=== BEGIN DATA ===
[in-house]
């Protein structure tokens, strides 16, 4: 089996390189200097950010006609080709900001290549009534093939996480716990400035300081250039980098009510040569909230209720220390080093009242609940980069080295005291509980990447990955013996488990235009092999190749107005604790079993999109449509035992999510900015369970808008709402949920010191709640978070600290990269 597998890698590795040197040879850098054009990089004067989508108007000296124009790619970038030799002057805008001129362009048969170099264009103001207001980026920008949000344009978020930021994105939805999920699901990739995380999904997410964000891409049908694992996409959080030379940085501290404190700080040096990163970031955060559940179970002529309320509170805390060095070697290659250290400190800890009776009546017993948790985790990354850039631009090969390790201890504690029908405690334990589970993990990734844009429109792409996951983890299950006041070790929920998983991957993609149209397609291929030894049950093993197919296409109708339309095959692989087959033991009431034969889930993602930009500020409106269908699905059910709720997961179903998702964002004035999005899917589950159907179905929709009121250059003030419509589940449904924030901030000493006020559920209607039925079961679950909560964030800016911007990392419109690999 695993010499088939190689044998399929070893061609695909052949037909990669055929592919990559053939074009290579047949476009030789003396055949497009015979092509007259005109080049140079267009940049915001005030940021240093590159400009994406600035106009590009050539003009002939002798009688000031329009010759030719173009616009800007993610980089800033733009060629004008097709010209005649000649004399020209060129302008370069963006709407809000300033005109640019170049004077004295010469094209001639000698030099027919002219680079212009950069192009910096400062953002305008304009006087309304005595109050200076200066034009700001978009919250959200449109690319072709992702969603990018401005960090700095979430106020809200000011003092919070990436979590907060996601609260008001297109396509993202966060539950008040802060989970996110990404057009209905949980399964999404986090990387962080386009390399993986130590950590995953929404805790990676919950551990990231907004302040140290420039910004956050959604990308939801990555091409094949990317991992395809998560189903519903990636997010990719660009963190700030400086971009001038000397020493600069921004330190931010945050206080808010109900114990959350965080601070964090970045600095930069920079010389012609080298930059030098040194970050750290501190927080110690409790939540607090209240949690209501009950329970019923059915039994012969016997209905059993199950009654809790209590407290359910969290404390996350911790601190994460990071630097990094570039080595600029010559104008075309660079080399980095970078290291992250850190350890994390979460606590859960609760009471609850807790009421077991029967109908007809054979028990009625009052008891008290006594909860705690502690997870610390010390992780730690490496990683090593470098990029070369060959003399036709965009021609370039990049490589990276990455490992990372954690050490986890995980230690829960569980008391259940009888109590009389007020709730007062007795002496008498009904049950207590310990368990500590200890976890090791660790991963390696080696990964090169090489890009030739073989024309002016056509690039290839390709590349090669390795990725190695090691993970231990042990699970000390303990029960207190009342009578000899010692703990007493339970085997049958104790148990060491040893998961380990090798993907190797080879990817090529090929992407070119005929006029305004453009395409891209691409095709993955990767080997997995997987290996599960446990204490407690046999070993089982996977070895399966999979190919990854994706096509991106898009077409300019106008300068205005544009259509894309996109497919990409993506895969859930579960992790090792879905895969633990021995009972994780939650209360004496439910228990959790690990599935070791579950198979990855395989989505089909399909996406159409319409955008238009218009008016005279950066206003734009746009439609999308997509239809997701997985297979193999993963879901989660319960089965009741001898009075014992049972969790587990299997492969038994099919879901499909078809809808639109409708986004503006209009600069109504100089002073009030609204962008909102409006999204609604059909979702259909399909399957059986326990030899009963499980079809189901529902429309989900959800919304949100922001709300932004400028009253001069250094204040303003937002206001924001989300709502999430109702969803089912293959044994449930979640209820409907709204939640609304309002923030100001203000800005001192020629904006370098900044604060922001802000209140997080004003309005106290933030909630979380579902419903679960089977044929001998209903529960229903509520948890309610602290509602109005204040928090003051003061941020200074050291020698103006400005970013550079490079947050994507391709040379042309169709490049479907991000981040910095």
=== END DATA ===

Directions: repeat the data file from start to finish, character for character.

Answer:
[in-house]
């Protein structure tokens, strides 16, 4: 089996390189200097950010006609080709900001290549009534093939996480716990400035300081250039980098009510040569909230209720220390080093009242609940980069080295005291509980990447990955013996488990235009092999190749107005604790079993999109449509035992999510900015369970808008709402949920010191709640978070600290990269 597998890698590795040197040879850098054009990089004067989508108007000296124009790619970038030799002057805008001129362009048969170099264009103001207001980026920008949000344009978020930021994105939805999920699901990739995380999904997410964000891409049908694992996409959080030379940085501290404190700080040096990163970031955060559940179970002529309320509170805390060095070697290659250290400190800890009776009546017993948790985790990354850039631009090969390790201890504690029908405690334990589970993990990734844009429109792409996951983890299950006041070790929920998983991957993609149209397609291929030894049950093993197919296409109708339309095959692989087959033991009431034969889930993602930009500020409106269908699905059910709720997961179903998702964002004035999005899917589950159907179905929709009121250059003030419509589940449904924030901030000493006020559920209607039925079961679950909560964030800016911007990392419109690999 695993010499088939190689044998399929070893061609695909052949037909990669055929592919990559053939074009290579047949476009030789003396055949497009015979092509007259005109080049140079267009940049915001005030940021240093590159400009994406600035106009590009050539003009002939002798009688000031329009010759030719173009616009800007993610980089800033733009060629004008097709010209005649000649004399020209060129302008370069963006709407809000300033005109640019170049004077004295010469094209001639000698030099027919002219680079212009950069192009910096400062953002305008304009006087309304005595109050200076200066034009700001978009919250959200449109690319072709992702969603990018401005960090700095979430106020809200000011003092919070990436979590907060996601609260008001297109396509993202966060539950008040802060989970996110990404057009209905949980399964999404986090990387962080386009390399993986130590950590995953929404805790990676919950551990990231907004302040140290420039910004956050959604990308939801990555091409094949990317991992395809998560189903519903990636997010990719660009963190700030400086971009001038000397020493600069921004330190931010945050206080808010109900114990959350965080601070964090970045600095930069920079010389012609080298930059030098040194970050750290501190927080110690409790939540607090209240949690209501009950329970019923059915039994012969016997209905059993199950009654809790209590407290359910969290404390996350911790601190994460990071630097990094570039080595600029010559104008075309660079080399980095970078290291992250850190350890994390979460606590859960609760009471609850807790009421077991029967109908007809054979028990009625009052008891008290006594909860705690502690997870610390010390992780730690490496990683090593470098990029070369060959003399036709965009021609370039990049490589990276990455490992990372954690050490986890995980230690829960569980008391259940009888109590009389007020709730007062007795002496008498009904049950207590310990368990500590200890976890090791660790991963390696080696990964090169090489890009030739073989024309002016056509690039290839390709590349090669390795990725190695090691993970231990042990699970000390303990029960207190009342009578000899010692703990007493339970085997049958104790148990060491040893998961380990090798993907190797080879990817090529090929992407070119005929006029305004453009395409891209691409095709993955990767080997997995997987290996599960446990204490407690046999070993089982996977070895399966999979190919990854994706096509991106898009077409300019106008300068205005544009259509894309996109497919990409993506895969859930579960992790090792879905895969633990021995009972994780939650209360004496439910228990959790690990599935070791579950198979990855395989989505089909399909996406159409319409955008238009218009008016005279950066206003734009746009439609999308997509239809997701997985297979193999993963879901989660319960089965009741001898009075014992049972969790587990299997492969038994099919879901499909078809809808639109409708986004503006209009600069109504100089002073009030609204962008909102409006999204609604059909979702259909399909399957059986326990030899009963499980079809189901529902429309989900959800919304949100922001709300932004400028009253001069250094204040303003937002206001924001989300709502999430109702969803089912293959044994449930979640209820409907709204939640609304309002923030100001203000800005001192020629904006370098900044604060922001802000209140997080004003309005106290933030909630979380579902419903679960089977044929001998209903529960229903509520948890309610602290509602109005204040928090003051003061941020200074050291020698103006400005970013550079490079947050994507391709040379042309169709490049479907991000981040910095």